I’m not the only one interested in this topic. That blog post was the most read on the site last year. The next two articles present different viewpoints on whether all that spending was worth it.
Jeanna Smialek asks Is This What Winning Looks Like?
Cullen Roche writes MMT Failed Its First Big Inflation Test.
I communicate with many people who get hung up on the minutiae of asset allocation. They are in search of the “optimal mix” of stocks and bonds in a portfolio, when the best any of us can do with imperfect information is an allocation that is “good enough.”
Conversely, asset location gets relatively little attention. This is a shame. Gaining an understanding of how investments are taxed and optimizing for that is a better use of our time. The next two articles address this important topic.
Christine Benz writes Which Investments to Keep Out of Your Taxable Account.
Regrets, I’ve Had a Few….
Retirement is one of the biggest decisions of your life. Work too long, and your future self may regret missing out on years of life experiences that you can’t get back. Leave too early, and your future self may feel boxed in and regret not having more money and options that money could provide.
In his new book, The Power of Regret: How Looking Backward Moves Us Forward, Daniel Pink examines the biggest regrets in life of people from a wide range of demographics. It is a fascinating, short, easy read. I highly recommend this book for the perspective it provides to anyone interested in making better decisions.
* * *
* * *
[Chris Mamula used principles of traditional retirement planning, combined with creative lifestyle design, to retire from a career as a physical therapist at age 41. After poor experiences with the financial industry early in his professional life, he educated himself on investing and tax planning. Now he draws on his experience to write about wealth building, DIY investing, financial planning, early retirement, and lifestyle design at Can I Retire Yet? Chris has been featured on MarketWatch, Morningstar, U.S. News & World Report, and Business Insider. He is also the primary author of the book Choose FI: Your Blueprint to Financial Independence. You can reach him at email@example.com.]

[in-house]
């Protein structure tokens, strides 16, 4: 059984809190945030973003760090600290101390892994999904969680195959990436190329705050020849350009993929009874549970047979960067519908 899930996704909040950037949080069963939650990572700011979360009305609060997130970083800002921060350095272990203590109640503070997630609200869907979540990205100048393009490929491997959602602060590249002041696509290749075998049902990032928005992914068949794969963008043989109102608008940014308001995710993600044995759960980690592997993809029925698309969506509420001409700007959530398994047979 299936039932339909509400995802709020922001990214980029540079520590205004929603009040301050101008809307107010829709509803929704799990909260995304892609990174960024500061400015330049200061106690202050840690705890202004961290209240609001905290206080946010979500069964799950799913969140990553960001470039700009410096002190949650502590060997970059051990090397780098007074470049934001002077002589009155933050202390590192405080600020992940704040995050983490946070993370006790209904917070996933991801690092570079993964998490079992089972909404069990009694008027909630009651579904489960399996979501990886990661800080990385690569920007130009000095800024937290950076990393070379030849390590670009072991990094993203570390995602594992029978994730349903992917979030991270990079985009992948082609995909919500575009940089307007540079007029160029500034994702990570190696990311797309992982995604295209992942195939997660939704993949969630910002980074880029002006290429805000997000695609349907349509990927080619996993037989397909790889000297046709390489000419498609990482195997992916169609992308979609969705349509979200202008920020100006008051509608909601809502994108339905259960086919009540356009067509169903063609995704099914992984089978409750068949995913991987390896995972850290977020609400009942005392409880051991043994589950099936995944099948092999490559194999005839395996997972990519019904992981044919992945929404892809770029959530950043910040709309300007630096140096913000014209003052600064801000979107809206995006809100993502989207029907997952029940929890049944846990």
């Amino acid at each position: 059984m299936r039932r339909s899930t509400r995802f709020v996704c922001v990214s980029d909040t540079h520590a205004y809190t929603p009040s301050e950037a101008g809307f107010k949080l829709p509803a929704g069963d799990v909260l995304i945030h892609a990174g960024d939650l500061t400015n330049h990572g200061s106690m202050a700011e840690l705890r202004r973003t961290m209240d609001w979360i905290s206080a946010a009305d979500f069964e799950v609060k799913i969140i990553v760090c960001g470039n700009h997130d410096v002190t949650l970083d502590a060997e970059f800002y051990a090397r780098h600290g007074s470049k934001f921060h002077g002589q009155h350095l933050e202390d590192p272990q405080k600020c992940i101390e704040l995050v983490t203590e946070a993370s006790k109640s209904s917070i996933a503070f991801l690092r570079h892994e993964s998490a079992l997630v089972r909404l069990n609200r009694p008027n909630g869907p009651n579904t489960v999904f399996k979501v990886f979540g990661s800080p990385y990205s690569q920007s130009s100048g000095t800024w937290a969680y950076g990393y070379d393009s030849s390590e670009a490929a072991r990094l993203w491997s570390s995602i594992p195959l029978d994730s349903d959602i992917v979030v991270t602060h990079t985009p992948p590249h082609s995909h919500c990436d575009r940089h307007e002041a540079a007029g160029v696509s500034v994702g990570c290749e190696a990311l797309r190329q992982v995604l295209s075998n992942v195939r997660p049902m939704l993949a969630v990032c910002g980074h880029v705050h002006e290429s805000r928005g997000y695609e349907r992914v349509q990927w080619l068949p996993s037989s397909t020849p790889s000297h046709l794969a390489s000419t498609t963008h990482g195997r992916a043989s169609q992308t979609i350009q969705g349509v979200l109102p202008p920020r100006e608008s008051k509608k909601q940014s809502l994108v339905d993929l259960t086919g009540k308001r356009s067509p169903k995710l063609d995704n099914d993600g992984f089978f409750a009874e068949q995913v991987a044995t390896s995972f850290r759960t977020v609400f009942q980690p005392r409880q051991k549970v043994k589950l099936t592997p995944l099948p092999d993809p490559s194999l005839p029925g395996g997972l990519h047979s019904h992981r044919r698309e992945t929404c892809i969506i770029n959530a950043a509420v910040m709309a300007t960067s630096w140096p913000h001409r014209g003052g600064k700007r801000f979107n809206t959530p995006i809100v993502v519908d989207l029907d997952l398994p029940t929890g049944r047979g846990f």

* * *
Disclosure: Can I Retire Yet? has partnered with CardRatings for our coverage of credit card products. Can I Retire Yet? and CardRatings may receive a commission from card issuers. Other links on this site, like the Amazon, NewRetirement, Pralana, and Personal Capital links are also affiliate links. As an affiliate we earn from qualifying purchases. If you click on one of these links and buy from the affiliated company, then we receive some compensation. The income helps to keep this blog going. Affiliate links do not increase your cost, and we only use them for products or services that we're familiar with and that we feel may deliver value to you. By contrast, we have limited control over most of the display ads on this site. Though we do attempt to block objectionable content. Buyer beware.